It’s a little over three years since the horsemeat scandal sent shockwaves through the food industry. But for all that ‘horsegate’ did to raise awareness of food crime, are businesses really doing everything they can to help stamp out deliberate acts of substitution and adulteration?
In March, the Food Standards Agency published its first ever assessment of food crime in the UK. The research was carried out by the FSA’s new National Food Crime Unit (NFCU) and identified a wide range of vulnerabilities and risks across the food industry.
The section on ‘Information sources and limitations’ makes for especially worrying reading. It notes that a call for information on food crime returned submissions from police forces, local authorities and industry trade bodies that were “quite anecdotal or generic in their observations” and “varied significantly in terms of quality and quantity”.
Significantly, the report states that information sharing with industry “is in its early stages” and that the Unit’s analysis of food crime “would be greatly enhanced by the inclusion of both broad and more specific information” from businesses.
In short, the industry is not doing enough to help the NFCU do its job.
And whilst its true to say that a number of initiatives are underway to develop so-called ‘safe spaces’ where businesses can share testing data and other suspicions of criminal activity in an anonymised form, there clearly remains a reluctance within the food industry to pass information on to the regulator.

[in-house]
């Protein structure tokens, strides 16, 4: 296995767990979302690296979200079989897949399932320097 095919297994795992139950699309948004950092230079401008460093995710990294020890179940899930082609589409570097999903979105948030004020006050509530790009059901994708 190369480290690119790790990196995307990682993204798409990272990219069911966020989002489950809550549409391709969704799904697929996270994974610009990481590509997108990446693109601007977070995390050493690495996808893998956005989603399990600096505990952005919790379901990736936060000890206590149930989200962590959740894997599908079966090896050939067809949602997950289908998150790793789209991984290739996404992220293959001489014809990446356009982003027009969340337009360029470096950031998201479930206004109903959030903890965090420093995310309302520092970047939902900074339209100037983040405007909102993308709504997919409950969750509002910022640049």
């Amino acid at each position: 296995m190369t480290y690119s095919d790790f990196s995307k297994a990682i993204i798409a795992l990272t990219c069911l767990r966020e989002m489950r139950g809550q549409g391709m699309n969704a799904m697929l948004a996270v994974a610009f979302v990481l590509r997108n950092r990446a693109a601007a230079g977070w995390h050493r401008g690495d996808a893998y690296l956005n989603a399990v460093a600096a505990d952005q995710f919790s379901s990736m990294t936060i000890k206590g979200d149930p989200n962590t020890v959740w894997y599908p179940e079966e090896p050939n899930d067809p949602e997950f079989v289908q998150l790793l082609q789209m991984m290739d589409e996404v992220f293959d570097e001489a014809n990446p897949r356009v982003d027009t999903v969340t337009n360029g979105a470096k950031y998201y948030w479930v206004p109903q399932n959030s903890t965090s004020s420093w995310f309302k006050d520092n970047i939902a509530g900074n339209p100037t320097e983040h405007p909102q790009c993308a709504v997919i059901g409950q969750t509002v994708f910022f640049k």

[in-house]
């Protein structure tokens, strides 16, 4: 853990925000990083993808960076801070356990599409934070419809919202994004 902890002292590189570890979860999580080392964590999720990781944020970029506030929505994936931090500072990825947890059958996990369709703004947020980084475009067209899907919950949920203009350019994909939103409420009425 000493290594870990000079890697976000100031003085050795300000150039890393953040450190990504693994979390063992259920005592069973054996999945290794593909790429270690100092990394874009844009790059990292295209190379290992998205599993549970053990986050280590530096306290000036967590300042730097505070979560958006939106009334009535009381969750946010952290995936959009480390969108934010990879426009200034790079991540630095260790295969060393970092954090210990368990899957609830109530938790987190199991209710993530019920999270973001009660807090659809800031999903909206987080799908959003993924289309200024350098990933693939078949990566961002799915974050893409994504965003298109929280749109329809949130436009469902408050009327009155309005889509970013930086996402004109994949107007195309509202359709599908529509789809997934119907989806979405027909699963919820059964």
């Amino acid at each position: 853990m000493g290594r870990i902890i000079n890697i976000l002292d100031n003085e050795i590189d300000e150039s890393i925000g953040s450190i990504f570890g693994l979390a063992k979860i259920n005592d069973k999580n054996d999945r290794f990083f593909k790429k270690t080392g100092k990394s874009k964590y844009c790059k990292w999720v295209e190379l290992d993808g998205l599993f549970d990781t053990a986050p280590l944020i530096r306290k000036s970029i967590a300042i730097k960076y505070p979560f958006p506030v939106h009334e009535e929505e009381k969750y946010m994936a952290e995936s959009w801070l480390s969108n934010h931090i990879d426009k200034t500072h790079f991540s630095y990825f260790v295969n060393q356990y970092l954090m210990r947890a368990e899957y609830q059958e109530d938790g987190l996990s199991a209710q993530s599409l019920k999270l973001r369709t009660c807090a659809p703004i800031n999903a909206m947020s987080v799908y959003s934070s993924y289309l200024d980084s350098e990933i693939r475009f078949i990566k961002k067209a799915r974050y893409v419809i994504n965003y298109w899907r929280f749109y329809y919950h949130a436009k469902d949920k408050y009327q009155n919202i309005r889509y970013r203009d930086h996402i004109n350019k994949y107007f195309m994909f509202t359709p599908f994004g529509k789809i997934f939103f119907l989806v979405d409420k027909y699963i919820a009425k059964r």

If NFCU head Andy Morling wants a shoulder to cry on he could do worse than ask the Groceries Code Adjudicator, Christine Tacon, who has encountered similar reticence among businesses to speak out against those engaged in unfair supply chain practices. In both instances, the inertia points to scepticism among industry that public bodies can be trusted to use sensitive information in a responsible way for fear of recrimination.
The NFCU acknowledges that the law enforcement community has a key role to play in detecting and preventing food crime, but is uncompromising in its assertion that “the primary responsibility rests with the food industry”.
Speaking to Footprint in October last year, Professor Chris Elliott, who authored the Government report into the horsemeat scandal, was clear in his belief that the foodservice sector is a target for criminals and that every link in the chain is a potential vulnerability.
Businesses that shy away from reporting their suspicions will only have themselves to blame when the next food crime scandal erupts.